I thought I’d continue the “poetic archaeology” with a little twist. I’ll give a short discussion of the real work behind the poem after it. So here goes nothing.
she bends to her work
laying out the blue flagged path
her crew starts the day
Poetic Archaeology 1 had a more ethereal quality to it, I think. That poem was about the initial discovery of an archaeological site. Our archaeologist was in the midst of an initial survey, investigating whether any sites were present in her project area. And she found one with that glint in the soil. That can be the thrill of discovery—if we don’t let deadlines and budgets dominate our thoughts.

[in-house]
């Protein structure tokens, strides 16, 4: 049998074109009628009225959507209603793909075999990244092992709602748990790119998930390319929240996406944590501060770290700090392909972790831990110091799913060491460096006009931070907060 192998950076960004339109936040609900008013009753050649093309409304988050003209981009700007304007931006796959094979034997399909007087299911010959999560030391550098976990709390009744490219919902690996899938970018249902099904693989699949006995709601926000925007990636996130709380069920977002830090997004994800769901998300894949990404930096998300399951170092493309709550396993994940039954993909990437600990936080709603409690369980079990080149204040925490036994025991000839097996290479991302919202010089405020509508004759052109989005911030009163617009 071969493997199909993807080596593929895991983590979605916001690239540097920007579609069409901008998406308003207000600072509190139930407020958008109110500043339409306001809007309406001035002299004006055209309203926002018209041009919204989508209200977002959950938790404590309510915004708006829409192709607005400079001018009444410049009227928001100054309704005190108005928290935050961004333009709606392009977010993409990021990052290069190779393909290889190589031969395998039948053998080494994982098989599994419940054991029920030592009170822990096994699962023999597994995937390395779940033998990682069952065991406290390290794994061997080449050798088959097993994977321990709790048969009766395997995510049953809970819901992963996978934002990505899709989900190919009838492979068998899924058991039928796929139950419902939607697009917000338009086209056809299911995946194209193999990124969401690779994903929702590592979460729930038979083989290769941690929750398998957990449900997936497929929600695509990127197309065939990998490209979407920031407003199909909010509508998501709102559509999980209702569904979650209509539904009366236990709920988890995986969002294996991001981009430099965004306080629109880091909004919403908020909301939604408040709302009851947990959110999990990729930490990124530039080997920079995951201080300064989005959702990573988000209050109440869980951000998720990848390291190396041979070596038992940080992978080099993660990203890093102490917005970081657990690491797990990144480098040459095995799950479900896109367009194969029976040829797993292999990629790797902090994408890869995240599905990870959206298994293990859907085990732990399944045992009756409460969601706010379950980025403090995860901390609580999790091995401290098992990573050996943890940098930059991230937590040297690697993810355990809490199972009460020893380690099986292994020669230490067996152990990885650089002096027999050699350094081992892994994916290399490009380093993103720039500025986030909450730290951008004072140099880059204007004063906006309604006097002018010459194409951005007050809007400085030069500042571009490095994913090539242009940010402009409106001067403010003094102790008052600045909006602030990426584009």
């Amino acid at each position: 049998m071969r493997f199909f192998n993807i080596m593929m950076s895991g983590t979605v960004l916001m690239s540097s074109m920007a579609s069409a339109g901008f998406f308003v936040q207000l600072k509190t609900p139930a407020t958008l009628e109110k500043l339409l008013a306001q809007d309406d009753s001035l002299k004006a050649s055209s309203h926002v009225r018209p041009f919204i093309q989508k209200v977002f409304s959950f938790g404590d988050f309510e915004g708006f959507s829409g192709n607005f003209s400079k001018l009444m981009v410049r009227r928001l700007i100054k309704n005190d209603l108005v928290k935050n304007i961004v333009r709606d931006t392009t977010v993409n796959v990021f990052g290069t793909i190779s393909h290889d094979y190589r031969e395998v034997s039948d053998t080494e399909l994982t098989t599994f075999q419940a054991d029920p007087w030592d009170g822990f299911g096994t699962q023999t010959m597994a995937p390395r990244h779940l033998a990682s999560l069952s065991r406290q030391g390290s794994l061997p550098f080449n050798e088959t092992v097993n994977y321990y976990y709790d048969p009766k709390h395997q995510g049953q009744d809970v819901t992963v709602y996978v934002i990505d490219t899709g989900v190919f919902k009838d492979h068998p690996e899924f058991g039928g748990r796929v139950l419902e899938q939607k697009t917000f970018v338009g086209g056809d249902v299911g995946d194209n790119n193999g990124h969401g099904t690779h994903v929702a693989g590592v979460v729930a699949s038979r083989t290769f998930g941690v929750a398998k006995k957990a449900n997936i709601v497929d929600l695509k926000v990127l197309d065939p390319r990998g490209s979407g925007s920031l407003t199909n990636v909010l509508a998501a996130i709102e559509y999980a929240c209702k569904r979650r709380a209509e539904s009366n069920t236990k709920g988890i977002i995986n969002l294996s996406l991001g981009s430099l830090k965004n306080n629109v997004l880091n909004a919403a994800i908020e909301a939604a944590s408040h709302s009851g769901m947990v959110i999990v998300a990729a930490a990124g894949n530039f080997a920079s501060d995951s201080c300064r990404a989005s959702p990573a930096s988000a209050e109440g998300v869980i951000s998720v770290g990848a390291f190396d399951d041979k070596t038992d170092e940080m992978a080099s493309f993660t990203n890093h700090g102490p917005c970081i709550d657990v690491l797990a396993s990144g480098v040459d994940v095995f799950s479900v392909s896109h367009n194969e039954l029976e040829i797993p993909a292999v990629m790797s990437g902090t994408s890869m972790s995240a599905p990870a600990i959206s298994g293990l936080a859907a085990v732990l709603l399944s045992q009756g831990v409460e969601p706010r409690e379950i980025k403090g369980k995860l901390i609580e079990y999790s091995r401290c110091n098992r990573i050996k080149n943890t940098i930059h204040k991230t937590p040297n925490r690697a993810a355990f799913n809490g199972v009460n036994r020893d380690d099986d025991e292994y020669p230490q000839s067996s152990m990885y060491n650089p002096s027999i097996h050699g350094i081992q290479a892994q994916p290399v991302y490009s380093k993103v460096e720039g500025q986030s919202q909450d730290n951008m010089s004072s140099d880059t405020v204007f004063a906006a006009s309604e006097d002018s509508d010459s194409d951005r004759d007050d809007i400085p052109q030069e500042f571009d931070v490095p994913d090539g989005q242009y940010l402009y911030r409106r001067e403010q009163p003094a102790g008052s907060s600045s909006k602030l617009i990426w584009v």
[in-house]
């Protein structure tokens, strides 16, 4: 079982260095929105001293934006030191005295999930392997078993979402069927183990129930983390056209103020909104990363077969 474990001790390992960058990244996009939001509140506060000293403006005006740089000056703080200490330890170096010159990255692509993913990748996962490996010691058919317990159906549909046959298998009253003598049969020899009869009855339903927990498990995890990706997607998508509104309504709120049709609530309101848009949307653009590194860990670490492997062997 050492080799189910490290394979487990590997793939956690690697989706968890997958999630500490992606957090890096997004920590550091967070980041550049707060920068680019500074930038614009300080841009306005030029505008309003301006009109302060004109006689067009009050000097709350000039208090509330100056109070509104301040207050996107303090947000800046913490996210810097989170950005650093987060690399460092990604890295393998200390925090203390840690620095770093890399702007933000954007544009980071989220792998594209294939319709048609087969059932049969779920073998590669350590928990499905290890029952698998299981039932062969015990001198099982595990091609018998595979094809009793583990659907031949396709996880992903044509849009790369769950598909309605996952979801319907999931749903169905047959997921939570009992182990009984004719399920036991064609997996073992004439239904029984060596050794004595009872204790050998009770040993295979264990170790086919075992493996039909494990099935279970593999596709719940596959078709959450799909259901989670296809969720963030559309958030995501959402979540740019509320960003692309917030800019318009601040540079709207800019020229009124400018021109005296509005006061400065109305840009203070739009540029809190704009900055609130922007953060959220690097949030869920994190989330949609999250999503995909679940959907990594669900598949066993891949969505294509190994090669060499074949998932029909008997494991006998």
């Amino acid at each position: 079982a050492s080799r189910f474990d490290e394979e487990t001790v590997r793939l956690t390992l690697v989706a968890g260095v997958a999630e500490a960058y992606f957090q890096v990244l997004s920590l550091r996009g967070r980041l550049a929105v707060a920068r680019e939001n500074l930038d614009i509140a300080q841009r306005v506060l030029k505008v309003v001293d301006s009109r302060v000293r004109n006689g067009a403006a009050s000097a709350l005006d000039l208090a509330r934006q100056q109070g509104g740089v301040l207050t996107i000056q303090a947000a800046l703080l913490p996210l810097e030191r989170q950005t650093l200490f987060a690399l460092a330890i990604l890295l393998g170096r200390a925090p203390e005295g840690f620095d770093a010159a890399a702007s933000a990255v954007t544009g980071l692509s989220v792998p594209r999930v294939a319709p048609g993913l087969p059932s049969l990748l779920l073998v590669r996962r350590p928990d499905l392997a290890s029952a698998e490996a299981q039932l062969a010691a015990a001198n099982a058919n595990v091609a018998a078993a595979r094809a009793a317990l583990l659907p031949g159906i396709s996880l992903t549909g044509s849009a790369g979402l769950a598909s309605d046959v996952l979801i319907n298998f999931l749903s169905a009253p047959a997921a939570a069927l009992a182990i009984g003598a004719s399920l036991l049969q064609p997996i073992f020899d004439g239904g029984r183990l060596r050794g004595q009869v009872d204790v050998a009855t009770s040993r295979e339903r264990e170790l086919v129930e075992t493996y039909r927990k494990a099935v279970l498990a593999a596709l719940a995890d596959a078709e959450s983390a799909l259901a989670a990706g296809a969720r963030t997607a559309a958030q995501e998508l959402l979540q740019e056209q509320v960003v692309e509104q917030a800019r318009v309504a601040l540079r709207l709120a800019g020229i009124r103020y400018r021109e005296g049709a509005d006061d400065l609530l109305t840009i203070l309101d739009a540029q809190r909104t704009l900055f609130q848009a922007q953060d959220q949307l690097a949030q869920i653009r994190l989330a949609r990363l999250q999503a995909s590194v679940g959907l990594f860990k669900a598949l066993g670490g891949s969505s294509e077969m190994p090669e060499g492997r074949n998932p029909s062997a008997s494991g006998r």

Poetic Archaeology 2 shows a controlled surface collection. In the US, it’s often done before we start excavating a site if we have good ground visibility, such as in a plowed field. A grid is set over the site area, often with pin flags stuck in the ground at set intervals. (You may have seen pin flags marking buried utility lines before a construction project.) The size of the grid squares varies, but 5 meters (15 feet) is a common interval. Crew members then collect the artifacts that are visible on the ground surface from each square of the grid.
The archaeologist will tally up the artifact distribution from this collection to decide where excavation units would be most productive. Archaeologists rarely excavate an entire site these days. Instead, we focus on areas that will provide enough information to understand the site while leaving parts of it intact for future generations.
So for now we’ll leave our archaeologist and her crew collecting the surface artifacts from each square. I’m not sure what she’ll find next….